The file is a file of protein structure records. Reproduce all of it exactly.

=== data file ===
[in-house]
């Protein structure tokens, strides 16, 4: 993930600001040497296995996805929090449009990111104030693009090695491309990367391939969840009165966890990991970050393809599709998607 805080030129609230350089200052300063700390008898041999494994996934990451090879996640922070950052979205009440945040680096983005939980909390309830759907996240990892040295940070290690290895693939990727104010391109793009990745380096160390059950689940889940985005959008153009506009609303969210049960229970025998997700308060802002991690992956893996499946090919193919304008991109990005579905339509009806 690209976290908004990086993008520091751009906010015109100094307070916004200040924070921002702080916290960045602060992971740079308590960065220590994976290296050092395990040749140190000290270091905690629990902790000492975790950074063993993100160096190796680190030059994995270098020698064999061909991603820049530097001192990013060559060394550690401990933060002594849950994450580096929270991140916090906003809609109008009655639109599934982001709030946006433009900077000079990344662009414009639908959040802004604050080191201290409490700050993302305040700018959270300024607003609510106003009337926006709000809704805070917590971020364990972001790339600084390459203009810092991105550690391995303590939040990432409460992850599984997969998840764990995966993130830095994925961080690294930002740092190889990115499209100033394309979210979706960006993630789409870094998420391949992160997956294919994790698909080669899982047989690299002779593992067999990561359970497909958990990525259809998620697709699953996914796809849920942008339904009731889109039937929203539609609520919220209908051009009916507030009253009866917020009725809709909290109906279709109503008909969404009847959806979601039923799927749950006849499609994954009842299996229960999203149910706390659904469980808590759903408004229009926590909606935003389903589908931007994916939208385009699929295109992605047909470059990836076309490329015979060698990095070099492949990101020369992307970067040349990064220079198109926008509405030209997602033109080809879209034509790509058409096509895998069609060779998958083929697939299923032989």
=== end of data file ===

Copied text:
[in-house]
């Protein structure tokens, strides 16, 4: 993930600001040497296995996805929090449009990111104030693009090695491309990367391939969840009165966890990991970050393809599709998607 805080030129609230350089200052300063700390008898041999494994996934990451090879996640922070950052979205009440945040680096983005939980909390309830759907996240990892040295940070290690290895693939990727104010391109793009990745380096160390059950689940889940985005959008153009506009609303969210049960229970025998997700308060802002991690992956893996499946090919193919304008991109990005579905339509009806 690209976290908004990086993008520091751009906010015109100094307070916004200040924070921002702080916290960045602060992971740079308590960065220590994976290296050092395990040749140190000290270091905690629990902790000492975790950074063993993100160096190796680190030059994995270098020698064999061909991603820049530097001192990013060559060394550690401990933060002594849950994450580096929270991140916090906003809609109008009655639109599934982001709030946006433009900077000079990344662009414009639908959040802004604050080191201290409490700050993302305040700018959270300024607003609510106003009337926006709000809704805070917590971020364990972001790339600084390459203009810092991105550690391995303590939040990432409460992850599984997969998840764990995966993130830095994925961080690294930002740092190889990115499209100033394309979210979706960006993630789409870094998420391949992160997956294919994790698909080669899982047989690299002779593992067999990561359970497909958990990525259809998620697709699953996914796809849920942008339904009731889109039937929203539609609520919220209908051009009916507030009253009866917020009725809709909290109906279709109503008909969404009847959806979601039923799927749950006849499609994954009842299996229960999203149910706390659904469980808590759903408004229009926590909606935003389903589908931007994916939208385009699929295109992605047909470059990836076309490329015979060698990095070099492949990101020369992307970067040349990064220079198109926008509405030209997602033109080809879209034509790509058409096509895998069609060779998958083929697939299923032989």